Is Russia-North Korea Cooperation at a New Stage?
Deputy Prime Minister of the Russian Federation, the Plenipotentiary Representative of the Russian Federation, and the President in the Far Eastern Federal District of the Russian Federation, Yury Trutnev’s three day long visit to the DPRK (April 28-30, 2014) symbolized the culmination of a new phase in Russian-North Korean relations taking shape—a sort of renaissance if you will. Indeed it was the first time in the last 30 years—since 1985—that a top deputy in the Russian government has visited North Korea.
Even last July, during the DPRK’s celebration of the 60th anniversary of the end of the “hot phase” of the Korean War, Moscow demonstrated its negative attitude toward the North’s third nuclear test (conducted in February 2013), as well as its “adventurous” behavior during the acute crisis on the Korean peninsula over the following two months, and maintained only a very modest presence at the anniversary event (the deputy head of its diplomatic mission in Pyongyang). In contrast, China, despite its irritation for the same reasons, sent the third highest ranking member in Beijing’s hierarchy to Pyongyang who was seen at Kim Jong Un’s side throughout the festivities.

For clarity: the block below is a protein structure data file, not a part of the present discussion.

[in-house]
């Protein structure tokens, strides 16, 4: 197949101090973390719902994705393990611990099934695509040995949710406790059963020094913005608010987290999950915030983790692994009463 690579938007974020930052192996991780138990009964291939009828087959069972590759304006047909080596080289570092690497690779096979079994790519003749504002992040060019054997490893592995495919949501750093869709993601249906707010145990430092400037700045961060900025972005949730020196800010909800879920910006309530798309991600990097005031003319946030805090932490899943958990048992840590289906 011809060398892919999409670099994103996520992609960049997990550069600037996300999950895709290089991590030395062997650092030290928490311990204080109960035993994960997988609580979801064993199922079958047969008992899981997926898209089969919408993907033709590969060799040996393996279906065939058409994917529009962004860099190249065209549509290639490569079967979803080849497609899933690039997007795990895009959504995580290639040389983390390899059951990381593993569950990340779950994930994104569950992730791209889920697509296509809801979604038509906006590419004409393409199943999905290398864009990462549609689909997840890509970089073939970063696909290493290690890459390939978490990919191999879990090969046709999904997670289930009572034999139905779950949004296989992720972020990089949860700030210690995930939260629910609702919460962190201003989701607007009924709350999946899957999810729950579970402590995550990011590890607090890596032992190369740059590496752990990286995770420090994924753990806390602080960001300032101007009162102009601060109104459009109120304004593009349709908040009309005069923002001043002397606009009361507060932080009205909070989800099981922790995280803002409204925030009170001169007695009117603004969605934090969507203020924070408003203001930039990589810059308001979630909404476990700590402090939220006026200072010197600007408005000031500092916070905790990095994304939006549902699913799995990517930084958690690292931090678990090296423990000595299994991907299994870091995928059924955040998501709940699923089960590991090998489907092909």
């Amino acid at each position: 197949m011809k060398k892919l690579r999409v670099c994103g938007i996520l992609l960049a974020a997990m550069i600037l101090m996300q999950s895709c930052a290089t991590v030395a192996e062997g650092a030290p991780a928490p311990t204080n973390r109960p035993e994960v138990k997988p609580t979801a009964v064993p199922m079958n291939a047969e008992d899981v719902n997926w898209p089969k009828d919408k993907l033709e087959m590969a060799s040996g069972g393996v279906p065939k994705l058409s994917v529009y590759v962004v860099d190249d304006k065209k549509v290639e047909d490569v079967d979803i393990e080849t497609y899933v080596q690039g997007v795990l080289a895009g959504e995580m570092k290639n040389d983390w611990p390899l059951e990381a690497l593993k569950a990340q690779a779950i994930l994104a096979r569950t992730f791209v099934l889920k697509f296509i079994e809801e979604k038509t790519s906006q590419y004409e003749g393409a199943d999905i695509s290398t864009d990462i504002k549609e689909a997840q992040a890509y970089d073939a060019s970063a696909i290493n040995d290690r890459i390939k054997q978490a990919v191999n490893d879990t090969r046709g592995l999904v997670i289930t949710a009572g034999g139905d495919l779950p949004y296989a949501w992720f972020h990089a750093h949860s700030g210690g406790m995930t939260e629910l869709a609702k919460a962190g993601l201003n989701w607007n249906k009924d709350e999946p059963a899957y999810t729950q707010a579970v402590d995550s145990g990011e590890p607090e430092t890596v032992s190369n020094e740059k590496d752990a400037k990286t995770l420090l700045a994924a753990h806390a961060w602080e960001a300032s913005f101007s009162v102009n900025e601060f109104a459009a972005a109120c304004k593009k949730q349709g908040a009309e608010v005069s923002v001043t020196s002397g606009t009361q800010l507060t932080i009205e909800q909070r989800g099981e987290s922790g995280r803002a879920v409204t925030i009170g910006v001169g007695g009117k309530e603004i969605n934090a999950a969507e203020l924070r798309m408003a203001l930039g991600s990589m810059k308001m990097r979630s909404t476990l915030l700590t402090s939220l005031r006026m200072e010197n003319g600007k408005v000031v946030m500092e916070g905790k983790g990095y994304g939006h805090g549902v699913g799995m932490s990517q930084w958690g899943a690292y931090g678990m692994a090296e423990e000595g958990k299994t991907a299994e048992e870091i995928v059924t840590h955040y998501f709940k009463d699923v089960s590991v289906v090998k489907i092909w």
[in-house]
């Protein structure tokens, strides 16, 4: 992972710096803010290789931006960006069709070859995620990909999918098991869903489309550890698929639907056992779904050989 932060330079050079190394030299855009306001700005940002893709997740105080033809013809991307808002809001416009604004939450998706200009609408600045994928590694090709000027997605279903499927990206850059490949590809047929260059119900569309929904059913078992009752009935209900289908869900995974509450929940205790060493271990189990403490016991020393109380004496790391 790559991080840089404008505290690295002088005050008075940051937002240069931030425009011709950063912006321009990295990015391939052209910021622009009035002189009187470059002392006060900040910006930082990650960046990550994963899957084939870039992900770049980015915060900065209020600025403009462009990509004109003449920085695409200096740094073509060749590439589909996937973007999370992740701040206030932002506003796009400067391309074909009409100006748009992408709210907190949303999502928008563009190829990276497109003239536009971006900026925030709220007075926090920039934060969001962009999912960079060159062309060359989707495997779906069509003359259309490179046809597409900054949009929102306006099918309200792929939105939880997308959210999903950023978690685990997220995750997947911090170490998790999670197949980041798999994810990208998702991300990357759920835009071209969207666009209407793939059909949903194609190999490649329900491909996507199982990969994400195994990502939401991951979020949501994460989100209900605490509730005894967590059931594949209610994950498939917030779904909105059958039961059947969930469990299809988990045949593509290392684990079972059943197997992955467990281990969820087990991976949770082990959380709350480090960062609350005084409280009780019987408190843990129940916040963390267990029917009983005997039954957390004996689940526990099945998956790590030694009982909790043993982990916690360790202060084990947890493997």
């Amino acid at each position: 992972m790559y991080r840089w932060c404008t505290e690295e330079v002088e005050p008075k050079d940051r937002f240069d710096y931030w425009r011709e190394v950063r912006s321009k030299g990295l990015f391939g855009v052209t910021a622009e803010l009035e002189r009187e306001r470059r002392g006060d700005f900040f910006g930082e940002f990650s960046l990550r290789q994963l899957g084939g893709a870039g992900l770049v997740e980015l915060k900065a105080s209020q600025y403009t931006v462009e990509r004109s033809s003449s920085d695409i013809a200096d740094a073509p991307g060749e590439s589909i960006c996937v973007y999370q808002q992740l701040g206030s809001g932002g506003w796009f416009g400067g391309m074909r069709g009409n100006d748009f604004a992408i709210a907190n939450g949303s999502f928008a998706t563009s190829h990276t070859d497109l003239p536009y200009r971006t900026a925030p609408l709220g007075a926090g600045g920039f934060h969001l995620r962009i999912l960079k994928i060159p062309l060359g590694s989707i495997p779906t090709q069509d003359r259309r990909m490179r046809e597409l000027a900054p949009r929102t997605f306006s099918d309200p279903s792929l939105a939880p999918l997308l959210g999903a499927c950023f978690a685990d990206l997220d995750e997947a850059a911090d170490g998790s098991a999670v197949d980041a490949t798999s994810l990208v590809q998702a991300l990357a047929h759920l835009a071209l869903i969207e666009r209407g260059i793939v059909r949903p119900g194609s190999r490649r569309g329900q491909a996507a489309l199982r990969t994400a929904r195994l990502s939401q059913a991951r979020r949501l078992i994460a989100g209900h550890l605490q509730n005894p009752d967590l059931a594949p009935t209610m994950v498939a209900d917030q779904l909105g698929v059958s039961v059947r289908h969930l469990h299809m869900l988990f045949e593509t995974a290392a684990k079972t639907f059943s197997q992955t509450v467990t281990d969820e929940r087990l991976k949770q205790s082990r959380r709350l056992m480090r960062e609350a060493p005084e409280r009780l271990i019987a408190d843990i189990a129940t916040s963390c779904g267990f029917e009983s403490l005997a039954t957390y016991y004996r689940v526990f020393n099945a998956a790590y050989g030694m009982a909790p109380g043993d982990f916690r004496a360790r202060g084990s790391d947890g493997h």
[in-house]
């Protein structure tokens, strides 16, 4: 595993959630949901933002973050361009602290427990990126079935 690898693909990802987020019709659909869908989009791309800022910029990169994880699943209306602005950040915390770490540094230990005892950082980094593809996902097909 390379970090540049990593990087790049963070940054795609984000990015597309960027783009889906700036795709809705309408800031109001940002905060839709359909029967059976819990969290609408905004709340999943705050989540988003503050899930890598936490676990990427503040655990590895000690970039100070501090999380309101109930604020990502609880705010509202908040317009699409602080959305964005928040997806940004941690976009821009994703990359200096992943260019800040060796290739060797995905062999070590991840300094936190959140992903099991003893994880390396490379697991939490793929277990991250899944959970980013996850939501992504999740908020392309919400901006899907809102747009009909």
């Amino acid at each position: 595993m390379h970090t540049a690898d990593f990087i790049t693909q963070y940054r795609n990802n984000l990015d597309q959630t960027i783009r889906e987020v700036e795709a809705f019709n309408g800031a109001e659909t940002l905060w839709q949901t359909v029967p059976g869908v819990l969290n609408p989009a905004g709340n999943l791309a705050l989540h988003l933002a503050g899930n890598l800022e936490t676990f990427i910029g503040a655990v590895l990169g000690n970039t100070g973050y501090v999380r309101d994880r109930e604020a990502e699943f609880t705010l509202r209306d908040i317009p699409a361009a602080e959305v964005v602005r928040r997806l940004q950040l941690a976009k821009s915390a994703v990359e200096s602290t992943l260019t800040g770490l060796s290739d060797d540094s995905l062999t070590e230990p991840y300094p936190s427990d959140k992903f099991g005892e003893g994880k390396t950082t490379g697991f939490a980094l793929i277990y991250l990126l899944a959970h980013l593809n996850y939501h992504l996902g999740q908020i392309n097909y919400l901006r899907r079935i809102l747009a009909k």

What has caused this metamorphosis in Russian-DPRK relations?